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European Parliament rejects EU's controversial copyright law

Jul 6, 2018 15:18 IST
European Parliament

European Parliament lawmakers on July 5, 2018 rejected a highly controversial European Union copyright law proposal that was proposed by Beatles legend Paul McCartney against the creators of Wikipedia.

The draft law failed to get the required support with 318 parliamentary legislators voting against the measure, 278 in favour and 31 abstaining from the vote. The proposal was firmly resisted by major US tech giants as well as advocates of Internet freedom.

 European Parliament rejects EU's controversial copyright law

About the draft law

The draft law proposed to put more responsibility on websites to check for copyright infringements and forced platforms to pay for linking to news.

The move was intended to bring the EU's copyright laws in line with the digital age, but instead, it led to protests from the websites and much debate.

The law was backed by several musicians including high-profile music stars such as Paul McCartney, Annie Lennox, Placido Domingo and David Guetta.

The two highly contested parts of the law included:

Article 11

The section required online platforms to pay publishers a fee if they link to their news content.

The section proposed to protect newspapers and other outlets from internet giants like Google and Facebook using their material without payment.

The critics branded the section as a ‘link tax’, which would hand new, broad rights to large publishers and hurt smaller start-ups.

They also argued that the article failed to clearly define what constitutes a link and hence, could be manipulated by governments to curb freedom of speech.

Article 13

The section proposed to put greater responsibility on websites to enforce copyright laws. It would make online platforms legally liable for copyrighted material put on the web by users.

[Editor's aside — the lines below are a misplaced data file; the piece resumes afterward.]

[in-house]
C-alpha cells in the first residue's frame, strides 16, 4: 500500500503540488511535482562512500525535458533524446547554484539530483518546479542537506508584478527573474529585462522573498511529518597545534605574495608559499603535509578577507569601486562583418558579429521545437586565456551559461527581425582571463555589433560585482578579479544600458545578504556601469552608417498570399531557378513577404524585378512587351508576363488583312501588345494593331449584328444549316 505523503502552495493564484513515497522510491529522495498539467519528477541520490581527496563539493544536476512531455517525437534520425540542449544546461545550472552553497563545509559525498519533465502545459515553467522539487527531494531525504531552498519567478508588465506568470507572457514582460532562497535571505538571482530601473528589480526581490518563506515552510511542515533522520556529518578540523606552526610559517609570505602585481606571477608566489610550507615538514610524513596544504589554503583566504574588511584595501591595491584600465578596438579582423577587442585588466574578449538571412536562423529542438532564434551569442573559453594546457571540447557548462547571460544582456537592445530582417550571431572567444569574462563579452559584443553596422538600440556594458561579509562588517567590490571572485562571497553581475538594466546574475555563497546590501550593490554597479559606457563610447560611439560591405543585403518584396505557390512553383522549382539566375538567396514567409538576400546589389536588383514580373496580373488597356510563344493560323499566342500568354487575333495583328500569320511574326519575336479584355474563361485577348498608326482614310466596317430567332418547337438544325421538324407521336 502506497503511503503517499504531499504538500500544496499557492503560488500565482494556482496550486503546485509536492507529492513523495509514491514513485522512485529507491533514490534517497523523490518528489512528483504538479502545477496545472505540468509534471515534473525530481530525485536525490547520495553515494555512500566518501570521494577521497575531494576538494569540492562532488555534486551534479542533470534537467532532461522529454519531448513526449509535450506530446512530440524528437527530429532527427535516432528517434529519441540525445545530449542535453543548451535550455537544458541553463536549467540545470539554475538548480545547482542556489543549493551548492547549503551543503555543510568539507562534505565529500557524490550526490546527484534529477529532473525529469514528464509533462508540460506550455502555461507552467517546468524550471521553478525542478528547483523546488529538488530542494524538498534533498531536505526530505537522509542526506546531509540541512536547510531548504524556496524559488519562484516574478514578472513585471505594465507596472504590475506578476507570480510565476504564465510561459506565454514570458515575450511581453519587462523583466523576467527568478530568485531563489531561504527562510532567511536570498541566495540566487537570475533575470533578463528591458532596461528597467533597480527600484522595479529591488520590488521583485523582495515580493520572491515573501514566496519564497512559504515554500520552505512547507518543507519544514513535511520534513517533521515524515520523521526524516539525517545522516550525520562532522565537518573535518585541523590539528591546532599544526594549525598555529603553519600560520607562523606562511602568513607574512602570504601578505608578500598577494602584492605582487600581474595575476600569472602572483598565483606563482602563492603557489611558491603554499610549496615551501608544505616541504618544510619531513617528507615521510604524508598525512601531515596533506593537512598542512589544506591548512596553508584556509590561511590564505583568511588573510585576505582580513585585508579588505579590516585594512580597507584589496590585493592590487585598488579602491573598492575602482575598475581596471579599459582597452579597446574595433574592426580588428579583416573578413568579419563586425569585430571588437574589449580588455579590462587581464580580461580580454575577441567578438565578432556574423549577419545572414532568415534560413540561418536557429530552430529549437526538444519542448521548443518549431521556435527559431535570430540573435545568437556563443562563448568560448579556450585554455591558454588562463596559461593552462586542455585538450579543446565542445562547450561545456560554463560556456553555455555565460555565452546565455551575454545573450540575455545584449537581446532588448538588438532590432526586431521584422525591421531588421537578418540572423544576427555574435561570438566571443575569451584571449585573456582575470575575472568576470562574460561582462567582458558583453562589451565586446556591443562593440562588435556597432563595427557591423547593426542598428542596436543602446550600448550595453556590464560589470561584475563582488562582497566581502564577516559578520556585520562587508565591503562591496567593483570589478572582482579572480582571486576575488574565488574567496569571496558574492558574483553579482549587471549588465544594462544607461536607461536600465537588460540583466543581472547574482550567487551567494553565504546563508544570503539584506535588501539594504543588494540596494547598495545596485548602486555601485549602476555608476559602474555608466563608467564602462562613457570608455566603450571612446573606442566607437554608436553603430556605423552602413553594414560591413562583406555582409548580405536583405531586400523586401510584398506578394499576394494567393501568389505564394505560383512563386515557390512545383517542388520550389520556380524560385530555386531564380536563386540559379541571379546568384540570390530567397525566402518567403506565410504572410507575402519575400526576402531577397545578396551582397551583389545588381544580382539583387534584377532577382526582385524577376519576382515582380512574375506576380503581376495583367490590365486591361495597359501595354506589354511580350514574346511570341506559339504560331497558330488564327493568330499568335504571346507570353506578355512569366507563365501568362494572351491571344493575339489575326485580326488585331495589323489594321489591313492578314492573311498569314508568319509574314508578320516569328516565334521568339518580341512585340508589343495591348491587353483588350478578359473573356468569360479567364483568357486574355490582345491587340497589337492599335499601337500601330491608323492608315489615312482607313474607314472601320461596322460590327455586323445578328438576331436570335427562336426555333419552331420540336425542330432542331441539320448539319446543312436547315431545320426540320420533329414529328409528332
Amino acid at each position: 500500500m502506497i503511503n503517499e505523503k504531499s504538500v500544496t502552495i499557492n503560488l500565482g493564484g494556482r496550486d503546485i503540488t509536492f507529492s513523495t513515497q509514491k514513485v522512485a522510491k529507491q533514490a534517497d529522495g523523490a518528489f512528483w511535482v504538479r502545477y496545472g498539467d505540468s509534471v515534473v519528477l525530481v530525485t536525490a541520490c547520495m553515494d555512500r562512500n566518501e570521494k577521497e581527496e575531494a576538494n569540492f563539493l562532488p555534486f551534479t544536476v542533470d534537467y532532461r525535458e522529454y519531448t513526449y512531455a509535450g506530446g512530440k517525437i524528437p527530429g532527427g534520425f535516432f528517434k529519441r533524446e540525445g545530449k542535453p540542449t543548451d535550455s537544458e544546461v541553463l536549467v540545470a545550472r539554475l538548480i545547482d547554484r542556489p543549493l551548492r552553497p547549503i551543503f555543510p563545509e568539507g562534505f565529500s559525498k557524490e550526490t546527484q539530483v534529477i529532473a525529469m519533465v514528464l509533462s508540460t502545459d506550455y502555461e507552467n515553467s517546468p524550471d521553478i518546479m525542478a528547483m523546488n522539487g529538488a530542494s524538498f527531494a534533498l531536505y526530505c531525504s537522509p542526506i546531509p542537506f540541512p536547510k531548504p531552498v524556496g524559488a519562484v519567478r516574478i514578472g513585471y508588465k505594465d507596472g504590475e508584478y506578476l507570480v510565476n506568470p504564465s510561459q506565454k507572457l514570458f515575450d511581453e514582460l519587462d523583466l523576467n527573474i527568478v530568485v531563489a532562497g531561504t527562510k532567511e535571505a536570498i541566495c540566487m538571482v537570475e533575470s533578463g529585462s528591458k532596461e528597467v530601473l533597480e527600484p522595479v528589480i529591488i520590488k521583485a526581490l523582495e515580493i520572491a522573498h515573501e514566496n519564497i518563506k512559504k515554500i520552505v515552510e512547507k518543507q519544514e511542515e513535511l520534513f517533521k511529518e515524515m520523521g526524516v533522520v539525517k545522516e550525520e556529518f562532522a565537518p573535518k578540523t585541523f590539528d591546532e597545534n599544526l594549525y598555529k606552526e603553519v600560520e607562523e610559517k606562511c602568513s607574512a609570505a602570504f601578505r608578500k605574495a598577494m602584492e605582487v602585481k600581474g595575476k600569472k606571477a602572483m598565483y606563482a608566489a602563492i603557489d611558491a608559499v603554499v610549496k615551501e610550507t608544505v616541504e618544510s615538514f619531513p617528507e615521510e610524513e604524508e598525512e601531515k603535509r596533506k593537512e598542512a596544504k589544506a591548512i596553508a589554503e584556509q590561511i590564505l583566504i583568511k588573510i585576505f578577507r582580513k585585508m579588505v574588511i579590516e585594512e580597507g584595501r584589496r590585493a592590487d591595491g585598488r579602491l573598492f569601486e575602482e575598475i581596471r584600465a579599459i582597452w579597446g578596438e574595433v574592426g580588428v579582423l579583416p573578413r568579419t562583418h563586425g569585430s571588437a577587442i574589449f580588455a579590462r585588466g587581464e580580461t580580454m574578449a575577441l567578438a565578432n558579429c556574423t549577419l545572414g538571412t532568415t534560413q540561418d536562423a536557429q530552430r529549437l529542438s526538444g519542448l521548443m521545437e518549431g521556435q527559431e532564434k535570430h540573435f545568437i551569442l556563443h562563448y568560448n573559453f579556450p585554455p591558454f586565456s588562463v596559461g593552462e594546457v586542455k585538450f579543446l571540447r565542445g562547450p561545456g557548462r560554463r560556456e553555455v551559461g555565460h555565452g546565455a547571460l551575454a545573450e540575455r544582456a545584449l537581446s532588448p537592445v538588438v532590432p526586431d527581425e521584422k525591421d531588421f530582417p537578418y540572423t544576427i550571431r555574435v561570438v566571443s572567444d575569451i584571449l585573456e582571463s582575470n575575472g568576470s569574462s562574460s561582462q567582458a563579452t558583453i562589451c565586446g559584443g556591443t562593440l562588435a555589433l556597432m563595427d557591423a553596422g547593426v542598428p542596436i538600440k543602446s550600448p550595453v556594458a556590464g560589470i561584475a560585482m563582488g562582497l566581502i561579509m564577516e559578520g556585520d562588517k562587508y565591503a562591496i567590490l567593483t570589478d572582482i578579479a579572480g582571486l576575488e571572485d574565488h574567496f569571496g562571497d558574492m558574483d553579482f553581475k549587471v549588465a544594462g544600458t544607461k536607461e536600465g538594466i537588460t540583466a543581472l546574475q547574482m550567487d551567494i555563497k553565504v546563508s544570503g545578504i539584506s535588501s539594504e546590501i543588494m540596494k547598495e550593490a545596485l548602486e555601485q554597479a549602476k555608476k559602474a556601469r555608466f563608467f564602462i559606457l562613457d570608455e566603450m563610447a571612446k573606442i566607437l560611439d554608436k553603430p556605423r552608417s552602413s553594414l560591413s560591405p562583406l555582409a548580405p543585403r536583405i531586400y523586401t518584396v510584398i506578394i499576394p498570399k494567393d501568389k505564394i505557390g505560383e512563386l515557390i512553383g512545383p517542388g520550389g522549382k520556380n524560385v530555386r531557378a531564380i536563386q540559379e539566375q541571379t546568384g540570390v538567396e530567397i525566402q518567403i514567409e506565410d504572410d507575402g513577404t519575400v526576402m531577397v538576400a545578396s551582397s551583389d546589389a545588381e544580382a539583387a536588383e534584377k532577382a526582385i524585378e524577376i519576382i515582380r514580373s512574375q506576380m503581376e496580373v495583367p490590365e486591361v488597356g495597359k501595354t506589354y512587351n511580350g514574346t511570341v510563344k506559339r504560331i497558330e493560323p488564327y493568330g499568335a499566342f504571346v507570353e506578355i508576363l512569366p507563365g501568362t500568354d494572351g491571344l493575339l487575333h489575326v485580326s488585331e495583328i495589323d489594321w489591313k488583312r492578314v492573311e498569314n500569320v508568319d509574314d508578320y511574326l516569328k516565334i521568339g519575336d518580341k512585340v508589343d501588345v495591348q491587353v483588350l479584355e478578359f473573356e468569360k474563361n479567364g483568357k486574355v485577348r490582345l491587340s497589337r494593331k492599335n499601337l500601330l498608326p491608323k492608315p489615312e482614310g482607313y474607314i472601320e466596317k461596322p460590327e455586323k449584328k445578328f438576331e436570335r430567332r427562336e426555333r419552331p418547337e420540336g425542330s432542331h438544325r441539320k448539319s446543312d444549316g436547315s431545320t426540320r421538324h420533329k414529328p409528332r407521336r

This could mean that social media sites and other websites would have to check every piece of content uploaded including texts, images, sounds or code.

Since the task would be impossible for humans, the websites would require automated copyright checking systems, which would be potentially expensive for most companies.

Such systems are known to have a higher error rate. There were also concerns that implementation of such copyright filters could effectively ban things like memes and remixes, which use some copyrighted material.

The article has been the most controversial and it faced the most resistance from the critics.

Main Debate

For the law

Against the law

The musicians urged the politicians to enact a law forcing sites like YouTube and Facebook to use filters that would stop users illegally uploading their music, arguing that websites had exploited their content.

The critics of the draft law said that the rules would stifle internet freedom and creativity.

They argued that musicians were being cheated out of money, while websites were making huge profits from their work.

 

Creative Commons Chief Ryan Merkley observed that 'The Beatles' would have been prevented from performing cover versions under the newly proposed rules.

 

Wikipedia went down on July 4 in at least three countries - Poland, Spain and Italy - in protest against the European upcoming Parliament vote.

Conclusion

The Members of the European Parliament decided at the end that the changes needed more debate and sent the proposals back to the Commission.

 

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